Therapy with Brandon Gross, AMFT

Brandon Gross is an Associate Marriage and Family Therapist in California specializing in career counseling, life transitions, and anxiety. We asked Brandon more about his work with clients and his guiding philosophies on therapy.

Brandon’s background and personal life

How did you decide to become a therapist?

I decided to become a therapist only after racking up some life experience, both personally and professionally. I found myself in a deeply explorative personal space while doing a job I was not longer feeling enlivened by. This lead me into a deeply contemplative practice and out the other end with a desire to help others achieve the sense of equanimity I was beginning to find myself. In some ways it's a totally selfish pursuit!

What do you enjoy doing in your free time?

I love to be in the ocean. I also just being in nature.

Brandon’s specialties and therapy philosophies

What guiding principles inform your work?

I want to say that I'm heart-centered. Well, what does that mean to me? Therapy can be very cerebral and psychological, which I do love, but at the end of the day, there's an ineffable emotional piece that is core to it, and for me, it comes from the heart, or soul. It's important that a level of trust and connection develop between therapist and client/patient. Actually it's critical to the efficacy of treatment. Everybody is different, so I don't take a one size fits all approach. Let's look at the whole picture and holistically treat you.

What clientele do you work with most frequently?

I'm drawn to people experiencing major life changes, or anticipating a major life shift. Part of why I became a therapist is because I love having an opportunity to learn about people from all different backgrounds, so I tend not to be too rigid about a certain "population." But, I will say, I love working with new(er) or soon to be new parents.

Can you tell us more about your specialty helping clients navigate career challenges?

Common challenges can include self-imposed pressure, or pressure that stems from a family of origin and a particular set of values. I fit into this description myself in some ways. I've observed that having a space to really think together about adopted values and messages that may have been implicit or explicit can give rise to an opportunity to question and shift one's own sense of accomplishment and self worth. I help with gentle challenging the client to reflect and hopefully come up with his/her/their own conclusions.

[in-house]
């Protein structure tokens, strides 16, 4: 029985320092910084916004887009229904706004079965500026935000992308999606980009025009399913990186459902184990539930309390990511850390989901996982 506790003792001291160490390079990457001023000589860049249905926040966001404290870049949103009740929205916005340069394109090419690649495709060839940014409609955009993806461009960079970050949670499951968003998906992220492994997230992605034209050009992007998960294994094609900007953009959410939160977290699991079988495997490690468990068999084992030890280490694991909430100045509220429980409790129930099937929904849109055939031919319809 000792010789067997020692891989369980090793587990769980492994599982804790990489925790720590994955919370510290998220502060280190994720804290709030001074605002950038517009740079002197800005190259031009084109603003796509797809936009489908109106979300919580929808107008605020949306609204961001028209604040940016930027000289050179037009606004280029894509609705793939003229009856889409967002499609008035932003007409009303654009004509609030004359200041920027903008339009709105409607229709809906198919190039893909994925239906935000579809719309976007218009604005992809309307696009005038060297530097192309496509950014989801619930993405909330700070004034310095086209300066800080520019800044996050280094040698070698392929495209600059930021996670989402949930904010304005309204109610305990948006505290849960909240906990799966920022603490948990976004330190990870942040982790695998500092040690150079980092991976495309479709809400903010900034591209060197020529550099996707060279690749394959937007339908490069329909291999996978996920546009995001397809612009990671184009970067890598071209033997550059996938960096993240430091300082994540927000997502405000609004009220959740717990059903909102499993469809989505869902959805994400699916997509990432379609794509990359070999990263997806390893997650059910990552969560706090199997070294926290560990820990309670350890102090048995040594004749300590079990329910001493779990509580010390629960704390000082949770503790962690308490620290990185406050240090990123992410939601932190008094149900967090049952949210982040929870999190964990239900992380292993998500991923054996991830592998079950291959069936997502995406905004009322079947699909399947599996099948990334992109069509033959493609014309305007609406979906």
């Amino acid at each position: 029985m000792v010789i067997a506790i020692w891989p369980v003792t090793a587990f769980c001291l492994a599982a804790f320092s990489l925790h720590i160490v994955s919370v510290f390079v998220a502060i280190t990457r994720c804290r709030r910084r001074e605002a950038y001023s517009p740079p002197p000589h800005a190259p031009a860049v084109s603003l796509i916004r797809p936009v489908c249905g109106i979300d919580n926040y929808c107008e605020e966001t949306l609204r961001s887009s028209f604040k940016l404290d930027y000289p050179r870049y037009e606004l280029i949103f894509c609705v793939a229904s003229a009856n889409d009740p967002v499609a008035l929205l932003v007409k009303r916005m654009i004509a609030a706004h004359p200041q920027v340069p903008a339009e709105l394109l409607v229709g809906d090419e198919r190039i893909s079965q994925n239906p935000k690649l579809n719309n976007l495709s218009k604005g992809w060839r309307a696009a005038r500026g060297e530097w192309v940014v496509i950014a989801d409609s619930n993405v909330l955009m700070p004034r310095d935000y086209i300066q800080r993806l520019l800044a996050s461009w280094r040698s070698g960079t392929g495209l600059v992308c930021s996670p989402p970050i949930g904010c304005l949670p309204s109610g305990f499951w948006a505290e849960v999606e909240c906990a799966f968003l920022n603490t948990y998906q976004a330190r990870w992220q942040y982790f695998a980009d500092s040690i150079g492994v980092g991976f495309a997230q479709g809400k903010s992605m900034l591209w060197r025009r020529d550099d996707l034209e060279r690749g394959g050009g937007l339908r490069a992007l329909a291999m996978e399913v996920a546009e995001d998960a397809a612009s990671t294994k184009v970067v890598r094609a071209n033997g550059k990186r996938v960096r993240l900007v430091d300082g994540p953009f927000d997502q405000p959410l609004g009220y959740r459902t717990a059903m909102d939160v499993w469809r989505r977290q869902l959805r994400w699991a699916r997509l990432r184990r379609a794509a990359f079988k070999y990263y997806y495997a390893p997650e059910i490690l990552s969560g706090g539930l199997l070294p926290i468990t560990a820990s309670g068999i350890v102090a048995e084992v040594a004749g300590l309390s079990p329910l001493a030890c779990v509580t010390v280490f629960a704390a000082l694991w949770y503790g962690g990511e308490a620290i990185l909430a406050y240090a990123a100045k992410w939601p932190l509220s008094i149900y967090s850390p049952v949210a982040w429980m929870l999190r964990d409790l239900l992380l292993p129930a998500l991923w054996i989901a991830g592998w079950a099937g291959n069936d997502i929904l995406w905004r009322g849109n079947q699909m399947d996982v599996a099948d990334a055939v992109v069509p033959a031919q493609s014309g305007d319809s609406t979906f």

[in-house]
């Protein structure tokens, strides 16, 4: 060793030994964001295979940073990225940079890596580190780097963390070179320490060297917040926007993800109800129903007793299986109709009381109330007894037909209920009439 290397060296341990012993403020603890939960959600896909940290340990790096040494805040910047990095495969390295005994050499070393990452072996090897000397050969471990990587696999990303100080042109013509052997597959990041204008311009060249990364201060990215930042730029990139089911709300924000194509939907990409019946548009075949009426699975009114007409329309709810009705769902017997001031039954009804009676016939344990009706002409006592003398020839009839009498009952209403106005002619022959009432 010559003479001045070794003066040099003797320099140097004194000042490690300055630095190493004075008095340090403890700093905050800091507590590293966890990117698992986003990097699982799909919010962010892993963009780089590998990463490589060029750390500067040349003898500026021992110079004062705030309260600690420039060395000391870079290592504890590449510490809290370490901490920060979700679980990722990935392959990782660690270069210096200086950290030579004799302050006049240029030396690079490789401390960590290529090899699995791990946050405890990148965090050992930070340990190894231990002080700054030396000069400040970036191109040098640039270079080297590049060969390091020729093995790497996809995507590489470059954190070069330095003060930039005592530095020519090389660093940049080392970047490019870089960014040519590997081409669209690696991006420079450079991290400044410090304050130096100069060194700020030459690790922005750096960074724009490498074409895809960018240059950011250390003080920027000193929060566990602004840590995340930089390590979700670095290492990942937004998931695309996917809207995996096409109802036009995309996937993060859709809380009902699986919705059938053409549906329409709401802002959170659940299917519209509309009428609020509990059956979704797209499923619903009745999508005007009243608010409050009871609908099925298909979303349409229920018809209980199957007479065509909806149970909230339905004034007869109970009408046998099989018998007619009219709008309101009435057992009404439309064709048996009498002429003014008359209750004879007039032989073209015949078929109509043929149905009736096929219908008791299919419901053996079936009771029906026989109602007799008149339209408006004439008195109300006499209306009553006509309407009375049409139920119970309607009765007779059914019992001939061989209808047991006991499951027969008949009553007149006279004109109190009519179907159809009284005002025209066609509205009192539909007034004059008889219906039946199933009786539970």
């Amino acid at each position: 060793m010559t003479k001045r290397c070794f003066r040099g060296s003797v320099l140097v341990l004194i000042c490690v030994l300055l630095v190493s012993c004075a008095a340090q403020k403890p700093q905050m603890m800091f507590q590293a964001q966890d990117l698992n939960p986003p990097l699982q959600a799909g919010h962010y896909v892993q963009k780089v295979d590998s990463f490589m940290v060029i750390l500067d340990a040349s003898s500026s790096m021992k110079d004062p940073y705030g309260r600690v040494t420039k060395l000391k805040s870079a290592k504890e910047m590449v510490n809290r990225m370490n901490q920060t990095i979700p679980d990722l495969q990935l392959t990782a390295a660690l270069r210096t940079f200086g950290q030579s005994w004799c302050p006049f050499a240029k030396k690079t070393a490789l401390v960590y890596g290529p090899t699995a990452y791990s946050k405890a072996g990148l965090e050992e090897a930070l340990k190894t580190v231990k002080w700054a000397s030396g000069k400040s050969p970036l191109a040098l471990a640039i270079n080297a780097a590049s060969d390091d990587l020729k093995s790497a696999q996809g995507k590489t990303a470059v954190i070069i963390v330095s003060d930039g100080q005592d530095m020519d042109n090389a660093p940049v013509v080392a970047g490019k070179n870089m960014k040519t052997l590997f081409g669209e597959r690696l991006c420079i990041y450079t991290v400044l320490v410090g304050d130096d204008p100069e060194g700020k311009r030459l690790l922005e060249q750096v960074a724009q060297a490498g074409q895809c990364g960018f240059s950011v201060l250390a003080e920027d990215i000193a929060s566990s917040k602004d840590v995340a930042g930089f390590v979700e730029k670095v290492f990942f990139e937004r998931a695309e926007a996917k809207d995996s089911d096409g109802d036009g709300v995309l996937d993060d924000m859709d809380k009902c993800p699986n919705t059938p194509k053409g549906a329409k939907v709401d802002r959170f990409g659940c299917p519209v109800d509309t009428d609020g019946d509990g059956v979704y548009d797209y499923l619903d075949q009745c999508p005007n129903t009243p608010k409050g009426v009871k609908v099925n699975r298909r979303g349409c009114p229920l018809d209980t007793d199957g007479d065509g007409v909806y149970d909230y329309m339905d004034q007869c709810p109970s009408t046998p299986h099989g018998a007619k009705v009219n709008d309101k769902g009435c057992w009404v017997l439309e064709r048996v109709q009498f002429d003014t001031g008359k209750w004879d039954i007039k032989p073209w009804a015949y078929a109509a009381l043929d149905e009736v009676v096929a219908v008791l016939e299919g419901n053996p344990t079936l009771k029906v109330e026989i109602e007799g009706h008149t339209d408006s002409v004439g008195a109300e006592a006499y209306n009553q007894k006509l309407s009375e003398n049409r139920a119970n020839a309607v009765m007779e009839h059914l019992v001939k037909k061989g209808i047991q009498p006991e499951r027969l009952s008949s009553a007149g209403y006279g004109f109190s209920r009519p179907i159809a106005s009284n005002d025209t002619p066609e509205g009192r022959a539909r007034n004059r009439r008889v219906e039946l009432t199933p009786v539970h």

Can you tell us more about your specialty in life transitions.

Life is full of big changes—ends of relationships, new beginnings, career shifts, having children, losing loved ones. Having a place (and therapist) there to help hold the emotions and reflect growth, when it occurs, can be transformative and healing. It can also help to have a therapist provide tools to navigate inevitable changes skillfully.

What do you find most rewarding about your work?

Those small moments where something "clicks" for the client are just so special. But really, it's not all about the magical moments, but also just being in an intimate space with another human.

Therapy sessions with Brandon

What will our first session together be like? What happens in ongoing sessions?

In the first session, we're really just seeing if there's an energetic fit. To have built rapport in a first session is unrealistic, but can you imagine settling in to sitting with one another? I'll gather some background about you and learn more what brought you to therapy at this time. Ongoing sessions will really depend on your needs and we'll explore the modalities that may work best for you.

How long do clients typically see you for?

I have some clients that I have been seeing for years -- but I like to take it session by session.

Are there any books you often recommend to clients?

There's a lot of material out there in the "self-help" or personal development space. But honestly, sometimes just reading a good ol' fiction novel is great, because it can transport you outside of your own world, which sometimes is a contributing factor to suffering (hyper-focusing on the Self). I last read Sally Rooney's "Beautiful World, Where Are You" (kind of steamy and fun in a literary way)

Do you assign “homework” between sessions?

I don't typically assign homework, unless it's something you feel is helpful, and we can explore that.

How do you help ensure I'm making progress in therapy?

I'm there to reflect your progress. It can be really tough to know or see the changes in yourself. Since I'm focused on you during our sessions, I'm there to ensure you are aware of progress (or lack thereof) and let you know so we can adjust if needed. Let's talk about it either way!

How do I know that it’s time to start seeking therapy?

Honestly, therapy is a gift to oneself that everybody should be entitled to. There's always room to process and to grow.

Why should I seek therapy, rather than turning to my partner, friends, or other loved ones?

Having close loved ones to turn to for support is wonderful... but the lack of judgement isn't always a condition.

What advice would you share with therapy seekers?

Talk to a couple therapists for a consultation and see if it feels right. When you decide to work with somebody, try to give it at least 4 sessions before deciding whether or not it's a fit. Therapy can (and should be) a little hard at times, but if you push through, the rewards can be immense.

Visit Brandon’s profile to watch his introductory video, read more about him, and book an initial call!